2. Top-5 (ish..) of the one of the most legendary races of ultra running that even happened – and we might not see that for the next 10 years again.

    It is not only that the runners are strong on their own, but they all have a history attached to them. Kilian who in recent years turned more toward mountaineering; could he win UTMB again ? François was the safe bet – a pure, hyper-consistent runner. Xavier, only competitor to have won all utmb races. Jim Walmsley who nobody knows how to read – should be admired or is he only an unexperienced burnt head ?

    Many questions were so opened.

    I am sure somebody will make a Mexican novelita out of it – even a bit of romance can be found in the tender way with which Emilie was lining-up baby food and water for Kilian at the aid station.
    So touching.

    Not that Kilian’s position is not enviable (yeah, I know – English people are always a bit complicated in their double-negation), but the most person I am happy for is Jim.

    He suffered so much in his Western States attempts, it is nice to see somebody grow in maturity and learn from his peers. I’d like to see him to tell how much I am proud of him. I am sure him too is eagerly waiting to meet me and offer a signed edition of whatever old shoes is lying on his porch.
    There is a lot of naysayers these days of UTMB. Too big, too much commercialism, too much politics.

    And probably all these persons are right.

    But when the race has started, then the race started. There is no place anymore for negative feelings, it is time to clear the mind.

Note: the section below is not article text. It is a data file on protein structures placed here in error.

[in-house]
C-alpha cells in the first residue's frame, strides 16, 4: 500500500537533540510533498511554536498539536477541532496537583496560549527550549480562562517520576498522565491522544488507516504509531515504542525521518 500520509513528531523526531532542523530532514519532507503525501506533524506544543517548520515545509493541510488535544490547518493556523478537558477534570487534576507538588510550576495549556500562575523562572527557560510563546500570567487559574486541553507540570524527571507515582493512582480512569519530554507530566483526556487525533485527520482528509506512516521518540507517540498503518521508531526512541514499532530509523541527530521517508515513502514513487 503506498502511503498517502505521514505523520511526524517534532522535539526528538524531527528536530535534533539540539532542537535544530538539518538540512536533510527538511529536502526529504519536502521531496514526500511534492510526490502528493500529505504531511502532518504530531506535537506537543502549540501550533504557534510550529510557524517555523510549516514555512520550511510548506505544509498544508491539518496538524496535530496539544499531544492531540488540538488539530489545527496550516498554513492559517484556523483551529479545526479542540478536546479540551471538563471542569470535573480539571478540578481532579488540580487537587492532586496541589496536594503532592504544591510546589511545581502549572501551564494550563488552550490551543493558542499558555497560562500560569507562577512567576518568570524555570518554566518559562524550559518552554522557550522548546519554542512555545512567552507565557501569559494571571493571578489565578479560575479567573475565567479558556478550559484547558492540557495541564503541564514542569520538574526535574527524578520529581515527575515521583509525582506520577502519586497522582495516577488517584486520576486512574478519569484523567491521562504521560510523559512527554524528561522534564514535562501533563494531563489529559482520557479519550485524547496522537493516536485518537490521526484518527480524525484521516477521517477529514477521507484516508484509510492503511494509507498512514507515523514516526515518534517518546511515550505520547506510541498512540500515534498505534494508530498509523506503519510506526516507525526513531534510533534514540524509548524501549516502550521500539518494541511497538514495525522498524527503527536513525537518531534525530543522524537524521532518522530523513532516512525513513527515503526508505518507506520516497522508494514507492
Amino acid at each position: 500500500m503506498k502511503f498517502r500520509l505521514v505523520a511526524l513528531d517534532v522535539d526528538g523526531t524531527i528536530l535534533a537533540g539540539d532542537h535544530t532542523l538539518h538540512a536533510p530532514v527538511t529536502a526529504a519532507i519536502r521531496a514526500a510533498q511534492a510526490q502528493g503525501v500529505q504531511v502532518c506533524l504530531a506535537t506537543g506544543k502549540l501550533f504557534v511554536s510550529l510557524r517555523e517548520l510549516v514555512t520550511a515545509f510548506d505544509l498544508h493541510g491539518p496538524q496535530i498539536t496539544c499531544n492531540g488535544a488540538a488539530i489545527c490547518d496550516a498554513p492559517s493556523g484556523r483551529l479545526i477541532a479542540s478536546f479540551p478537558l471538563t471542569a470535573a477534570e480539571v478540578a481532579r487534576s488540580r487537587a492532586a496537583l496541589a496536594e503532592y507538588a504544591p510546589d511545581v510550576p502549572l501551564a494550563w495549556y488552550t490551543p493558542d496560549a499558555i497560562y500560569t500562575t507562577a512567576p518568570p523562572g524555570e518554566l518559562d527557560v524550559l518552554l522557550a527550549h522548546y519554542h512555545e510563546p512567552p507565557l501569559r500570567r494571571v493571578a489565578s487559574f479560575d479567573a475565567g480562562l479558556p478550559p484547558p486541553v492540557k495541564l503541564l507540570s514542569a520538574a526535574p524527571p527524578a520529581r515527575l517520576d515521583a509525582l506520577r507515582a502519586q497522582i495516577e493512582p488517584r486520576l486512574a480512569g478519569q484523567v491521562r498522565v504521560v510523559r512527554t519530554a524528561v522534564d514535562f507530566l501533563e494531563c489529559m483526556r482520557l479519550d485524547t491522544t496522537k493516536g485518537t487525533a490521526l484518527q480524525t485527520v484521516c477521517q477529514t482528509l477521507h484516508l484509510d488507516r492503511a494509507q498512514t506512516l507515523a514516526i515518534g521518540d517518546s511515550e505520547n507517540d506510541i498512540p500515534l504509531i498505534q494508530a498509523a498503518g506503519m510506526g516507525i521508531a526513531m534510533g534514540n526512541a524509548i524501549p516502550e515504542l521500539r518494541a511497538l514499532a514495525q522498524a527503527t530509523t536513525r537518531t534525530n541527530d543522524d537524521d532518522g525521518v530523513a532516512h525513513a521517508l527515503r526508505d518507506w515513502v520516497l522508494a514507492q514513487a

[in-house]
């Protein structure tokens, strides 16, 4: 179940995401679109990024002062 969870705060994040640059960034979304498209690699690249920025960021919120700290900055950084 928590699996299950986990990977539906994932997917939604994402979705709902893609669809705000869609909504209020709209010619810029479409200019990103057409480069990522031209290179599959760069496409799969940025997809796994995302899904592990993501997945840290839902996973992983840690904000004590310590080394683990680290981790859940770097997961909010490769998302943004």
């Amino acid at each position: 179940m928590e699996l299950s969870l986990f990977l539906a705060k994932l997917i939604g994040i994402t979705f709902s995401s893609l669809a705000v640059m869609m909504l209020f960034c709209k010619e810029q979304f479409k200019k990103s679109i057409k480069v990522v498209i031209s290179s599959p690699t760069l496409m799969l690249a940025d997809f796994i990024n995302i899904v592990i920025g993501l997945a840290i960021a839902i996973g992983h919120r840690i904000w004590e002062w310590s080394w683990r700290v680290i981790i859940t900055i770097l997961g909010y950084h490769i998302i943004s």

You just have good, simple persons trying their best to put a foot in-front of the other. With the most honesty and humility they share their feelings at the end of the race. You know they spent just like you and me 99% of their time alone in the mountains without any fame or admiration.

    So for me UTMB is a good event. I am might not run it for many reasons, but I am happy it is there to celebrate our sport.

  3. Great summary, Ian! I literally got very little sleep overnight in the US watching the advancements on the UTMB site and Twitter. Very exciting! The level of competition matched with the conraderie truly sets this sport apart, and if the general public ever gets a hold of it they’ll fall in love.

    Thanks for your continued effort to bring the podcast interviews allowing us to get a glimpse into the lives of these great competitors.

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  6. I don’t think we will see Jim Walmsley as a winner of the UMTB, Western States or any other big 100 miler any time soon.

    Unless he gets a coach he listens too, he will train even more and run himself into the ground. Jim has only one enemy, it’s Jim Walmsley.